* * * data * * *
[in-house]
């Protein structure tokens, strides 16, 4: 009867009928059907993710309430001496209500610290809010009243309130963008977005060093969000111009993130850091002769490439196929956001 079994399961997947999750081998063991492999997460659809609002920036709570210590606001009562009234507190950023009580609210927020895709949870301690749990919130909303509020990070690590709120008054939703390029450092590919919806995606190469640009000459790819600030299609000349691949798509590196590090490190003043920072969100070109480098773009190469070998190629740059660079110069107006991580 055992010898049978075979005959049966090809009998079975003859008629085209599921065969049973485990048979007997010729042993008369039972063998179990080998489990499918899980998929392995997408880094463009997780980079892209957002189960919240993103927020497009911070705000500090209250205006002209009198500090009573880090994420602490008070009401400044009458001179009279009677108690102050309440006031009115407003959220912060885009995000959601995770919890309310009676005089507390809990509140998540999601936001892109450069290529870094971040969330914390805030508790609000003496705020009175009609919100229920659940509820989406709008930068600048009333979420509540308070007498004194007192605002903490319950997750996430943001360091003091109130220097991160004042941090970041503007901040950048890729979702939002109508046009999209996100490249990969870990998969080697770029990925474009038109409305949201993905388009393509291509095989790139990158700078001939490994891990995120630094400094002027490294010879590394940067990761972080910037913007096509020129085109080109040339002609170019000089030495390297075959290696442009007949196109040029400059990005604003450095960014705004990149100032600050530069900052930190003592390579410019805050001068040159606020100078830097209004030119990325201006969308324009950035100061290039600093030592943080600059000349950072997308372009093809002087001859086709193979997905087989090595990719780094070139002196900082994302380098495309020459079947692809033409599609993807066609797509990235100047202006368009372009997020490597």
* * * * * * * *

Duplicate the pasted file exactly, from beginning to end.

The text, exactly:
[in-house]
């Protein structure tokens, strides 16, 4: 009867009928059907993710309430001496209500610290809010009243309130963008977005060093969000111009993130850091002769490439196929956001 079994399961997947999750081998063991492999997460659809609002920036709570210590606001009562009234507190950023009580609210927020895709949870301690749990919130909303509020990070690590709120008054939703390029450092590919919806995606190469640009000459790819600030299609000349691949798509590196590090490190003043920072969100070109480098773009190469070998190629740059660079110069107006991580 055992010898049978075979005959049966090809009998079975003859008629085209599921065969049973485990048979007997010729042993008369039972063998179990080998489990499918899980998929392995997408880094463009997780980079892209957002189960919240993103927020497009911070705000500090209250205006002209009198500090009573880090994420602490008070009401400044009458001179009279009677108690102050309440006031009115407003959220912060885009995000959601995770919890309310009676005089507390809990509140998540999601936001892109450069290529870094971040969330914390805030508790609000003496705020009175009609919100229920659940509820989406709008930068600048009333979420509540308070007498004194007192605002903490319950997750996430943001360091003091109130220097991160004042941090970041503007901040950048890729979702939002109508046009999209996100490249990969870990998969080697770029990925474009038109409305949201993905388009393509291509095989790139990158700078001939490994891990995120630094400094002027490294010879590394940067990761972080910037913007096509020129085109080109040339002609170019000089030495390297075959290696442009007949196109040029400059990005604003450095960014705004990149100032600050530069900052930190003592390579410019805050001068040159606020100078830097209004030119990325201006969308324009950035100061290039600093030592943080600059000349950072997308372009093809002087001859086709193979997905087989090595990719780094070139002196900082994302380098495309020459079947692809033409599609993807066609797509990235100047202006368009372009997020490597």